Today I watched a powerful video, When the Rabbi Says "Come," for the second time. It’s one section of a video called In the Dust of the Rabbi.
Ray Vander Laan’s excellent portrayal of life in Galilee and the background of the Gospels is so helpful that I purchased a copy for my family even though it’s a bit pricey. I also got the study guide, so I could go over it carefully with the children.
But this blog is not about Vander Laan’s convicting and important teaching. It’s about the fact that even a man like Vander Laan, whose study of the geography and culture of the Bible has led him to strongly emphasize a life-changing discipleship, is confined by semantic taboos every bit as much as those less well-informed.
His study guide says:
Jesus and his disciples had a very different view of discipleship. They made no distinction between "being saved" and living in obedience to God. To be saved was to be totally committed to a life of obedience—to walk as the Rabbi walked, to become like him.
That’s clear, and no one who’s read First John—and believes that it’s God’s Word—could deny that what Vander Laan says is true.
Mark Twain once said, "Laws are sand; customs are rock. Laws can be evaded and punishment escaped, but an openly transgressed custom brings sure punishment."
What Twain says concerns society is no less true of modern Christianity. You can often say things that flatly contradict the Bible yet maintain an audience in the churches. Say something, however, that contradicts well-established tradition, and you will be quickly called to task.
To call Christians to discipleship is no violation of modern tradition, but to tie it to salvation … that’s another story. For Vander Laan to say "They made no distinction between ‘being saved’ and living in obedience to God" is to walk on thin ice despite the fact that he’s practically quoting 1 John.
So Vander Laan adds a line in honor to modern tradition.
They did not do this in order to be saved, but rather because they were saved. (emphasis in original)
We hate to say that we obey to be saved. In fact, custom forbids it.
But does the Bible forbid it.
If so, the apostles didn’t know about it. They had no qualms about tying obedience to salvation, nor about saying that we obey to be saved.
- "Therefore, brothers, be diligent to make your calling and election sure because if you do these things you will never stumble, for in this way an entrance will be supplied to you abundantly into the everlasting kingdom of our Lord and Savior Jesus Christ." (2 Peter 1:10-11)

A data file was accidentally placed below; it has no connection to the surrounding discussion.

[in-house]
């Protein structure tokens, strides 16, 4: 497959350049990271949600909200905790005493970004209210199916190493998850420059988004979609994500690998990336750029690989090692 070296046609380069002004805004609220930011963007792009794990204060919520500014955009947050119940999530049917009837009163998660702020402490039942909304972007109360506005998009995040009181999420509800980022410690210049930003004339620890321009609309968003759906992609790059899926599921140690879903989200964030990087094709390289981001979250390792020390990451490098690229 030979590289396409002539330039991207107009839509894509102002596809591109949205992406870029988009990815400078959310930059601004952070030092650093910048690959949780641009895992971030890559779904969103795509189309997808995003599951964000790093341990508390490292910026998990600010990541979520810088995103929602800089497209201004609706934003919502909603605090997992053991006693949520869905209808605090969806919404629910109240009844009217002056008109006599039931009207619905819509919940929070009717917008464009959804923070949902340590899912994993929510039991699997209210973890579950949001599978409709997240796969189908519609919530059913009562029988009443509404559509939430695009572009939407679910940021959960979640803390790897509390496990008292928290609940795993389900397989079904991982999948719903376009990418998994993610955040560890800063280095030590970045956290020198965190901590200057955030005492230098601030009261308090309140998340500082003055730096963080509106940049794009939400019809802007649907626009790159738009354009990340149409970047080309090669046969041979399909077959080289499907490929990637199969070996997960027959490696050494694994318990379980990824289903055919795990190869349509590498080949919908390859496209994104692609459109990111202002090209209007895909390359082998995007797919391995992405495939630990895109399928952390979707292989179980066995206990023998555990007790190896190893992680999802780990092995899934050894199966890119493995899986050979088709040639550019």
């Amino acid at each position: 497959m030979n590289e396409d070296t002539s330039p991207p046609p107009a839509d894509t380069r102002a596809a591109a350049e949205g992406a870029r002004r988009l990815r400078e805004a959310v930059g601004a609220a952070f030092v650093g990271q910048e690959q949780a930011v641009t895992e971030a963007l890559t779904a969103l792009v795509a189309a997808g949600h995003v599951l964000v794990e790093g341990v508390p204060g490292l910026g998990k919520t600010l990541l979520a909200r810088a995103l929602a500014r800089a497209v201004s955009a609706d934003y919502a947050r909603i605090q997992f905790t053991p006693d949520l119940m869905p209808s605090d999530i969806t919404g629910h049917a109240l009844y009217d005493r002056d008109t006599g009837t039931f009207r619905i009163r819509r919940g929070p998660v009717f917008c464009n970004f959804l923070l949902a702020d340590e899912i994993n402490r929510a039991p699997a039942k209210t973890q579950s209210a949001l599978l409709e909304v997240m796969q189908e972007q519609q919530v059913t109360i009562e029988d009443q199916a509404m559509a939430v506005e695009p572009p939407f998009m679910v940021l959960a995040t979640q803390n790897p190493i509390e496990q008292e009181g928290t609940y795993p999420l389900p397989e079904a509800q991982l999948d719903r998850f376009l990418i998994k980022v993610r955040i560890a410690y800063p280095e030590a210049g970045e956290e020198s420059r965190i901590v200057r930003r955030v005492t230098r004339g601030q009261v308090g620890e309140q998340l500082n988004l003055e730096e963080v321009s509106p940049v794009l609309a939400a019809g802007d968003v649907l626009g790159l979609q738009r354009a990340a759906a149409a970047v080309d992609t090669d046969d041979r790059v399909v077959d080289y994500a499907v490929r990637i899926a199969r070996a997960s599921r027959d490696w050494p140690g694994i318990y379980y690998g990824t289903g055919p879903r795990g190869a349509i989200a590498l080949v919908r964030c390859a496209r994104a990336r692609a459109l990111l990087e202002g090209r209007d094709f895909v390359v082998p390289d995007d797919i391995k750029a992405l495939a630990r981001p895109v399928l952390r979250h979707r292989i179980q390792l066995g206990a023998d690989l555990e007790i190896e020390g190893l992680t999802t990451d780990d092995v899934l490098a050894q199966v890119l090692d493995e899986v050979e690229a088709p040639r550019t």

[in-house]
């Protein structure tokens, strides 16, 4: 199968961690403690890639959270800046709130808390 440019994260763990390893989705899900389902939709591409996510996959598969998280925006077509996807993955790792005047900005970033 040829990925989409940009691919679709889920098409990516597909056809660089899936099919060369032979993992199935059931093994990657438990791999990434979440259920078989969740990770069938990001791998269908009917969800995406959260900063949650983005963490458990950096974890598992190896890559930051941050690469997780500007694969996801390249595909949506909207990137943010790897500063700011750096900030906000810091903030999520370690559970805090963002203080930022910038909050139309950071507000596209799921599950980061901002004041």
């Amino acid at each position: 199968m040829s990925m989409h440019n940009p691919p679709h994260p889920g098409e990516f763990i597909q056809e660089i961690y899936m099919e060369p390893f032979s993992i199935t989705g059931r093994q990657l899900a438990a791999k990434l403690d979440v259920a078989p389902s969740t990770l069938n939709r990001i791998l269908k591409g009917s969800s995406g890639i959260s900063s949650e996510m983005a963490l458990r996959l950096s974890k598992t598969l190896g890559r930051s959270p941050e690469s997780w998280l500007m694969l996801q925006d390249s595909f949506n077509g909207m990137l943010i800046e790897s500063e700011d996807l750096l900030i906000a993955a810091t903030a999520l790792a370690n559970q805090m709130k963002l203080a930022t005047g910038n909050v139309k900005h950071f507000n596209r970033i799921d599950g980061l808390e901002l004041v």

- "What benefit is it, my brothers, if a man says he has faith and does not have works? Can faith save him? … You see then that a man is justified by works and not by faith only" (James 2:14,24)
- God will repay everyone according to their deeds. To those who seek glory, honor, and immortality by patiently continuing to do good, [he will repay] eternal life. (Rom. 2:6-7)
Yes, yes, I know that modern Christians excel at rewording the apostles so that their words don’t violate modern tradition. James, for example, really didn’t mean "justified by works and not by faith only," they say. He meant "justified by faith alone, but not by faith that is alone."
But clearly James wasn’t guarding his words the way modern custom prescribes. Neither was Peter. Neither was Paul.
James didn’t follow his statement with, "Oops, sorry. I’m not saying that we do works to be justified. Obviously we do them because we are justified."
Peter didn’t follow his words with, "I didn’t mean that we diligently do these things to enter the kingdom of Jesus Christ. I meant that we diligently do these things because we already have an entrance."
I highly recommend learning to quote the apostles, despite the fact that you will quickly be labeled a heretic. You may find that there’s a reason that between 80 and 95% of people who make a profession of faith don’t even attend church five years later. As you learn to say what the apostles said, I believe you will find that their words will change what you believe as well, slowly delivering you from the vise-like grip of unyielding custom.
By the way, the statistic I quoted in the last paragraph came originally from Ray Comfort’s Hell’s Best Kept Secret. I recommend the book because it describes the problem so well, though I strongly disagree with his solution. We have a Gospel that doesn’t work for the large majority—at least 4 out of 5—of the people who hear it.